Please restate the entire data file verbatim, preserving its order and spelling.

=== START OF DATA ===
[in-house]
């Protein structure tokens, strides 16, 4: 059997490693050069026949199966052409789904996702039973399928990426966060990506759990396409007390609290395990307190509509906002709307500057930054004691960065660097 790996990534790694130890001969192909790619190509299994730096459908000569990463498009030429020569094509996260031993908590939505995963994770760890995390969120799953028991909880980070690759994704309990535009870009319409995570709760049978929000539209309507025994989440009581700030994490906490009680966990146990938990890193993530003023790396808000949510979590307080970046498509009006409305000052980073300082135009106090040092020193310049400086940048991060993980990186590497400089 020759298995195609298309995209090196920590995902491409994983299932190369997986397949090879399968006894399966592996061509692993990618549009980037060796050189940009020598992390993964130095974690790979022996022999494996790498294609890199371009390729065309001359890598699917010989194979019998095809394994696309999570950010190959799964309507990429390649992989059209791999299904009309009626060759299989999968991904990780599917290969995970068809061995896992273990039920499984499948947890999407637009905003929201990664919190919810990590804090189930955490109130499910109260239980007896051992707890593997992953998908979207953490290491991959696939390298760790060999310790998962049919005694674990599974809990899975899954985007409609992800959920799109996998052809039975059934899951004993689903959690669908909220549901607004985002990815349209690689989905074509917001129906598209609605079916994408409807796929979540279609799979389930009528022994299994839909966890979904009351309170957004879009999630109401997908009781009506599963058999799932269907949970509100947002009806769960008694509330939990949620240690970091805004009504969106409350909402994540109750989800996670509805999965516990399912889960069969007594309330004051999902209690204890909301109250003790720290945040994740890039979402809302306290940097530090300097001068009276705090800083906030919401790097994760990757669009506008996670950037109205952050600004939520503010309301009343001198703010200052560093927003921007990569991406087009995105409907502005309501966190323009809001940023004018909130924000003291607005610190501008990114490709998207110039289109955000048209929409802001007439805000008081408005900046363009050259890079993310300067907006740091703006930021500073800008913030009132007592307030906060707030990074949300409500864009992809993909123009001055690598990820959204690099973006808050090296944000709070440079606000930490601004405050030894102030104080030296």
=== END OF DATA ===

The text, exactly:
[in-house]
């Protein structure tokens, strides 16, 4: 059997490693050069026949199966052409789904996702039973399928990426966060990506759990396409007390609290395990307190509509906002709307500057930054004691960065660097 790996990534790694130890001969192909790619190509299994730096459908000569990463498009030429020569094509996260031993908590939505995963994770760890995390969120799953028991909880980070690759994704309990535009870009319409995570709760049978929000539209309507025994989440009581700030994490906490009680966990146990938990890193993530003023790396808000949510979590307080970046498509009006409305000052980073300082135009106090040092020193310049400086940048991060993980990186590497400089 020759298995195609298309995209090196920590995902491409994983299932190369997986397949090879399968006894399966592996061509692993990618549009980037060796050189940009020598992390993964130095974690790979022996022999494996790498294609890199371009390729065309001359890598699917010989194979019998095809394994696309999570950010190959799964309507990429390649992989059209791999299904009309009626060759299989999968991904990780599917290969995970068809061995896992273990039920499984499948947890999407637009905003929201990664919190919810990590804090189930955490109130499910109260239980007896051992707890593997992953998908979207953490290491991959696939390298760790060999310790998962049919005694674990599974809990899975899954985007409609992800959920799109996998052809039975059934899951004993689903959690669908909220549901607004985002990815349209690689989905074509917001129906598209609605079916994408409807796929979540279609799979389930009528022994299994839909966890979904009351309170957004879009999630109401997908009781009506599963058999799932269907949970509100947002009806769960008694509330939990949620240690970091805004009504969106409350909402994540109750989800996670509805999965516990399912889960069969007594309330004051999902209690204890909301109250003790720290945040994740890039979402809302306290940097530090300097001068009276705090800083906030919401790097994760990757669009506008996670950037109205952050600004939520503010309301009343001198703010200052560093927003921007990569991406087009995105409907502005309501966190323009809001940023004018909130924000003291607005610190501008990114490709998207110039289109955000048209929409802001007439805000008081408005900046363009050259890079993310300067907006740091703006930021500073800008913030009132007592307030906060707030990074949300409500864009992809993909123009001055690598990820959204690099973006808050090296944000709070440079606000930490601004405050030894102030104080030296």